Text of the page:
CDKN2A mutations contribute to 10-39% of hereditary melanoma; the more members of the same family have melanoma, the more likely it is due to a CDKN2A mutation.2, 5, 8-11 The majority of the information regarding mutations in CDKN2A refers to those affecting the p16 transcript. Mutations affecting the p14 transcript are rare and, hence, not much information is known about the clinical features.8, 12-14 It is estimated that individuals with a CDKN2A mutation have an approximate 28-67% lifetime risk of developing melanoma, with penetrance estimates varying widely based on study design and geographic region.4, 6-8 Those with a CDKN2A mutation also have an approximate 17-25% lifetime risk of developing pancreatic cancer; however, recent reports suggest this risk may be as high as 58%, and are potentially higher in smokers. 8, 14-16

CDK4
CDK4 is estimated to account for ~1% of hereditary melanoma.17 Individuals with a CDK4 mutation demonstrate a higher frequency of atypical nevi, an earlier age at melanoma diagnosis (mean age 32-39 years), and an increased likelihood for multiple primary melanomas as compared to individuals without a CDK4 mutation.8, 18 It is estimated that those with a CDK4 mutation have up to a 74% risk for malignant melanoma by age 50.18

Since CDKN2A and CDK4 do not account for all hereditary cases of melanoma, there are other genes (some still unidentified) that account for the remaining cases.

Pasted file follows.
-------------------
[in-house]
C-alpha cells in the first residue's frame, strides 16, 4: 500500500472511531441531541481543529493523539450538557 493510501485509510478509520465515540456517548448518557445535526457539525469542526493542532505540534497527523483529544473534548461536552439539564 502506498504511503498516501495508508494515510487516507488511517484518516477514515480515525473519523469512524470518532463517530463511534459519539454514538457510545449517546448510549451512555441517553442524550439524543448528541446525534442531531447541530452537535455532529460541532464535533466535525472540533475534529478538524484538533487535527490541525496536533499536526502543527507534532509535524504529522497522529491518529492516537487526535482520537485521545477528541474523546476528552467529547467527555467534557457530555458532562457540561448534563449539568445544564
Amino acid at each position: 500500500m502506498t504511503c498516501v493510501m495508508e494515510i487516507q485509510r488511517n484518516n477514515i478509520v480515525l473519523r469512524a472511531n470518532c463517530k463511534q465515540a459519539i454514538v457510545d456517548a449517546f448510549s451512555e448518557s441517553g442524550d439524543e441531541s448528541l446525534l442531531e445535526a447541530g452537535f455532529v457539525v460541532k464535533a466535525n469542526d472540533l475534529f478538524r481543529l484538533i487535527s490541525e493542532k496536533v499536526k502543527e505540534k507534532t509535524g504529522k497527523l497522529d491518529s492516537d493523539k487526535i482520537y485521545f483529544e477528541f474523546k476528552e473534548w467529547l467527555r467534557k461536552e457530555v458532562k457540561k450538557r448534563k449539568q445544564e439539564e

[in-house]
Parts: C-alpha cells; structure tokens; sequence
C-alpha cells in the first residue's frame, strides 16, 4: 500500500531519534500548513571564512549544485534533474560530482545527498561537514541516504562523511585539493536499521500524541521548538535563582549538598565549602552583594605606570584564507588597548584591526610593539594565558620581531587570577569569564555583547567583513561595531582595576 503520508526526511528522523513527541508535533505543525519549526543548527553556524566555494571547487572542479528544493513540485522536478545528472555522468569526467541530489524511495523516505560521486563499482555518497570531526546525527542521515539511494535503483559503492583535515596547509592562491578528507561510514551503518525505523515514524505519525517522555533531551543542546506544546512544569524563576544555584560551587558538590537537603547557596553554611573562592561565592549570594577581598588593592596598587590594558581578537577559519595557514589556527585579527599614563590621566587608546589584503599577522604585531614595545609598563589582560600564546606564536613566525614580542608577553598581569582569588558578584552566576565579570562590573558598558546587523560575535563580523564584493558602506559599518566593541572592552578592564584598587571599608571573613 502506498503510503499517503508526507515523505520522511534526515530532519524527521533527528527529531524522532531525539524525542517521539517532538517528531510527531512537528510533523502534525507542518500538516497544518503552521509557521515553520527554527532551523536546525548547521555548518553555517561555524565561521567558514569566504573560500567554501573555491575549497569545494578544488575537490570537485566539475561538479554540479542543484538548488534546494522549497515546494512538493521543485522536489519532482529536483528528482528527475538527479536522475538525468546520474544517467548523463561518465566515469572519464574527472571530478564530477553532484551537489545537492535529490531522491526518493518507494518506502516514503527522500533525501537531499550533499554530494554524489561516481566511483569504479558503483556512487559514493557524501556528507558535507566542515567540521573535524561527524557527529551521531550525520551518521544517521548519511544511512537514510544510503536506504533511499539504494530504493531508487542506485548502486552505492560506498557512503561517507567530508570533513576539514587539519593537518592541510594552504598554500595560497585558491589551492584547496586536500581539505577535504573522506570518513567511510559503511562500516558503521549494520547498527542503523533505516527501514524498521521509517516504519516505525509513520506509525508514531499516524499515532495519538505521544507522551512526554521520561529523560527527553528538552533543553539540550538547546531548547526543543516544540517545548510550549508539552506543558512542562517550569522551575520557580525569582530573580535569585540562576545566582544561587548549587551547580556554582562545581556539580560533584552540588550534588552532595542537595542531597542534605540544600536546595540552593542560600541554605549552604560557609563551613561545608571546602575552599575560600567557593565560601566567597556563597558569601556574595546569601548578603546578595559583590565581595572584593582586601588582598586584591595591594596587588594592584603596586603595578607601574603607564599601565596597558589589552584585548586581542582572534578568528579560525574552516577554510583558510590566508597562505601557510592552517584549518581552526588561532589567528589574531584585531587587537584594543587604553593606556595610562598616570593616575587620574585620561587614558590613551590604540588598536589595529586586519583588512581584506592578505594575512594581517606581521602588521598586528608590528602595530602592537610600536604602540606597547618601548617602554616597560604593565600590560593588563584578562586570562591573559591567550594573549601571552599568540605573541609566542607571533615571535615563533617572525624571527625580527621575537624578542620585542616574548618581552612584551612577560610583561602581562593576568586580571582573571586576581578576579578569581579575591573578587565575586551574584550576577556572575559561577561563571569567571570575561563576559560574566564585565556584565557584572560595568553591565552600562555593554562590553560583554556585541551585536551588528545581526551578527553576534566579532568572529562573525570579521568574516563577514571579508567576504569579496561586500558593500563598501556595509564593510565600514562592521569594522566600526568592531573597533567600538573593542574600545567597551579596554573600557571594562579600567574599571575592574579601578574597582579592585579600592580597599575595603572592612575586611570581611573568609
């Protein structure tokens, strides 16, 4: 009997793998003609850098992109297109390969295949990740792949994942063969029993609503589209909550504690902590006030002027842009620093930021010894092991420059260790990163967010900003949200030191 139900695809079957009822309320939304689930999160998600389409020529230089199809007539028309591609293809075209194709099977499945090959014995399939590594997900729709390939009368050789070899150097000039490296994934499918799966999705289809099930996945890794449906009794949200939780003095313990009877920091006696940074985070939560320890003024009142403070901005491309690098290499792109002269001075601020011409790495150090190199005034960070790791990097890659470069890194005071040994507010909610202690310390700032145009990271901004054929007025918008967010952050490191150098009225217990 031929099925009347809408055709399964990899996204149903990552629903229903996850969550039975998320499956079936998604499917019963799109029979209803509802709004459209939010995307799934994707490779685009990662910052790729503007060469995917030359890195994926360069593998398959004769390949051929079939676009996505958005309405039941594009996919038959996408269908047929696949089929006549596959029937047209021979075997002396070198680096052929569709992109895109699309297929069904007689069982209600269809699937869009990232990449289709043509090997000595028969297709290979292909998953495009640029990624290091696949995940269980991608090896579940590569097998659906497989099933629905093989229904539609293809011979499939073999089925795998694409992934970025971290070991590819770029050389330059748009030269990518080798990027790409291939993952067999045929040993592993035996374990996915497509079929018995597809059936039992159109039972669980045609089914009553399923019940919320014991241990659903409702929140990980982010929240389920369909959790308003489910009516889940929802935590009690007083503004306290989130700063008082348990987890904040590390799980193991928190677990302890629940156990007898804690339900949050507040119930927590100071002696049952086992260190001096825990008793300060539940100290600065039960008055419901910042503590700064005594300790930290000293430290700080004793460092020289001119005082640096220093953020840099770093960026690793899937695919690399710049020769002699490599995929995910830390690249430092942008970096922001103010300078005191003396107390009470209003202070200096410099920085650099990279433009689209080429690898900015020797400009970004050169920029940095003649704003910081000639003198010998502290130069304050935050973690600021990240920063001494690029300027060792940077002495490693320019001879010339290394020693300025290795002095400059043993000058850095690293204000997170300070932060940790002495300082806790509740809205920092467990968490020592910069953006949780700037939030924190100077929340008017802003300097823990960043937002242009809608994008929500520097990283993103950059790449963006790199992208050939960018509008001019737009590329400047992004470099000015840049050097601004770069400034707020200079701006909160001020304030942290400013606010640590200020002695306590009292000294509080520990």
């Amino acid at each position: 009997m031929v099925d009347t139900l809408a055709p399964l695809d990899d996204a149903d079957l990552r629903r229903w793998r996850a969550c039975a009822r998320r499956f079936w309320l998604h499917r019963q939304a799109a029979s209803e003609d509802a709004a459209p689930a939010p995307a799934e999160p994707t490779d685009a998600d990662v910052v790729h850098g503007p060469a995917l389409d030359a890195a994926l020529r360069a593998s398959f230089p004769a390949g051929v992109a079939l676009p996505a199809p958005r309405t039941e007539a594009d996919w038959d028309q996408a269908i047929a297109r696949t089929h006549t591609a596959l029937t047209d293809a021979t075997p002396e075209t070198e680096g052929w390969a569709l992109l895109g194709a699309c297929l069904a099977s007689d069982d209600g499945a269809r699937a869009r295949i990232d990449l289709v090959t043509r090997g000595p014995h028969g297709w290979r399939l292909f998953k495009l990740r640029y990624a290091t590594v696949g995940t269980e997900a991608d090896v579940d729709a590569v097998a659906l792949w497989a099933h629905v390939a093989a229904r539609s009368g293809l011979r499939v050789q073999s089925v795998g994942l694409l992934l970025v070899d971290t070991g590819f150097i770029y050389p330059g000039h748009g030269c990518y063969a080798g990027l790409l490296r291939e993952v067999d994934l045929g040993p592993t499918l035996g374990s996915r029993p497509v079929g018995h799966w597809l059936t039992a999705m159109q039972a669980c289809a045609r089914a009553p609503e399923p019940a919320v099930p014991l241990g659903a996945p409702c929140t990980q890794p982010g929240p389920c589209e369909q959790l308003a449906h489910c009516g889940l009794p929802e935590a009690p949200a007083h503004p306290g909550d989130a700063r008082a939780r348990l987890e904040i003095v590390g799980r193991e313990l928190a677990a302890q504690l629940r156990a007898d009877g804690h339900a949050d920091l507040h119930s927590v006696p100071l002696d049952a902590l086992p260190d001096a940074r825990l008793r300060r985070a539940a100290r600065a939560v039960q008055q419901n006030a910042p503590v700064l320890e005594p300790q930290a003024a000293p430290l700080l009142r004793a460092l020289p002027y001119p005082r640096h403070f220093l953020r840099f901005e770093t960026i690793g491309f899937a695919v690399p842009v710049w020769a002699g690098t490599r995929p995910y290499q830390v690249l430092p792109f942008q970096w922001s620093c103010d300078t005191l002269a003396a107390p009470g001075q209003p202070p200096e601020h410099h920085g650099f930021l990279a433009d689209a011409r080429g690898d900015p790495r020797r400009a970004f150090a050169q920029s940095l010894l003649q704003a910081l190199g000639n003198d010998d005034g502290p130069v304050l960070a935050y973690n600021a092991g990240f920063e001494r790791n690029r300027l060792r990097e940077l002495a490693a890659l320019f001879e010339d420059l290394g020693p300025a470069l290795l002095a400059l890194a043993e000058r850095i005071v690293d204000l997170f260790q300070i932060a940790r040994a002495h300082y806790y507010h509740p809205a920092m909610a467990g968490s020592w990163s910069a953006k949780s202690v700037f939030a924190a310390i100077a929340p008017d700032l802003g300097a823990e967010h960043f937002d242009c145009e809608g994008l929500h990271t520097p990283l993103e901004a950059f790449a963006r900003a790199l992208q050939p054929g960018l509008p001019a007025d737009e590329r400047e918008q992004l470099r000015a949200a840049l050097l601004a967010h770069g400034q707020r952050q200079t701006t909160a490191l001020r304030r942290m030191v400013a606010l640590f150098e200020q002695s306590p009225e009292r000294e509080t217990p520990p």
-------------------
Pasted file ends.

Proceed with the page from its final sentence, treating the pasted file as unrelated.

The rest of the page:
Testing Benefits & Indication 

Genetic testing for CDKN2A and CDK4 mutations can identify those with hereditary risk of developing melanoma and possibly pancreatic cancer, which helps target increased medical surveillance. Increased surveillance for individuals with a CDKN2A or CDK4 mutation may help reduce morbidity and mortality associated with melanoma. Early detection of melanoma is a critical part of patient management. It is important to detect melanomas early by recognizing and performing a biopsy on clinically suspicious lesions.3, 19

It is generally best for an individual who has had melanoma or pancreatic cancer to have genetic testing first in a family. Individuals who may be suitable for testing include those who have:

  • Multiple primary melanomas
  • Multiple family members with melanoma with/without pancreatic cancer
  • A family history of a CDKN2A and CDK4 mutation.  In a family with a mutation, those who do not have the familial mutation may still have elevated cancer risks due to other contributing risk factors.2
Test Description